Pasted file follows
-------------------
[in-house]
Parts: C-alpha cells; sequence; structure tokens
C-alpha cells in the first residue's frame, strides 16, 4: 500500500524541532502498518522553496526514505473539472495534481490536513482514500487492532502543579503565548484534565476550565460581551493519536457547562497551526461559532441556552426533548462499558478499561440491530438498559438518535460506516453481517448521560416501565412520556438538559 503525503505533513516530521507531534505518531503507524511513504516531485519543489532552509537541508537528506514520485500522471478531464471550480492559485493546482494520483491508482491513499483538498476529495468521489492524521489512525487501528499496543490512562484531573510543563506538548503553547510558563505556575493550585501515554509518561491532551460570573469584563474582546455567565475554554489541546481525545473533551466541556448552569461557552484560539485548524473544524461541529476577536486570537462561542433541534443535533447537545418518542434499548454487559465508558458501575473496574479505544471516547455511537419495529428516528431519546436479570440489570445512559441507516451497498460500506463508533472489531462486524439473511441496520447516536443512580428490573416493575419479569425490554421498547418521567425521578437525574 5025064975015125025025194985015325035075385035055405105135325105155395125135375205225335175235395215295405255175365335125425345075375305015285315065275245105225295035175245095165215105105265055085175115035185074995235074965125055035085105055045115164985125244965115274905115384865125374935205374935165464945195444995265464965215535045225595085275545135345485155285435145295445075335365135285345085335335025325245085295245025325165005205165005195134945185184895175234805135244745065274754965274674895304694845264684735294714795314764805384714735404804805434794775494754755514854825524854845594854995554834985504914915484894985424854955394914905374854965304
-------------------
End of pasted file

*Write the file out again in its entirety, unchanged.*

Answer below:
[in-house]
Parts: C-alpha cells; sequence; structure tokens
C-alpha cells in the first residue's frame, strides 16, 4: 500500500524541532502498518522553496526514505473539472495534481490536513482514500487492532502543579503565548484534565476550565460581551493519536457547562497551526461559532441556552426533548462499558478499561440491530438498559438518535460506516453481517448521560416501565412520556438538559 503525503505533513516530521507531534505518531503507524511513504516531485519543489532552509537541508537528506514520485500522471478531464471550480492559485493546482494520483491508482491513499483538498476529495468521489492524521489512525487501528499496543490512562484531573510543563506538548503553547510558563505556575493550585501515554509518561491532551460570573469584563474582546455567565475554554489541546481525545473533551466541556448552569461557552484560539485548524473544524461541529476577536486570537462561542433541534443535533447537545418518542434499548454487559465508558458501575473496574479505544471516547455511537419495529428516528431519546436479570440489570445512559441507516451497498460500506463508533472489531462486524439473511441496520447516536443512580428490573416493575419479569425490554421498547418521567425521578437525574 5025064975015125025025194985015325035075385035055405105135325105155395125135375205225335175235395215295405255175365335125425345075375305015285315065275245105225295035175245095165215105105265055085175115035185074995235074965125055035085105055045115164985125244965115274905115384865125374935205374935165464945195444995265464965215535045225595085275545135345485155285435145295445075335365135285345085335335025325245085295245025325165005205165005195134945185184895175234805135244745065274754965274674895304694845264684735294714795314764805384714735404804805434794775494754755514854825524854845594854995554834985504914915484894985424854955394914905374854965304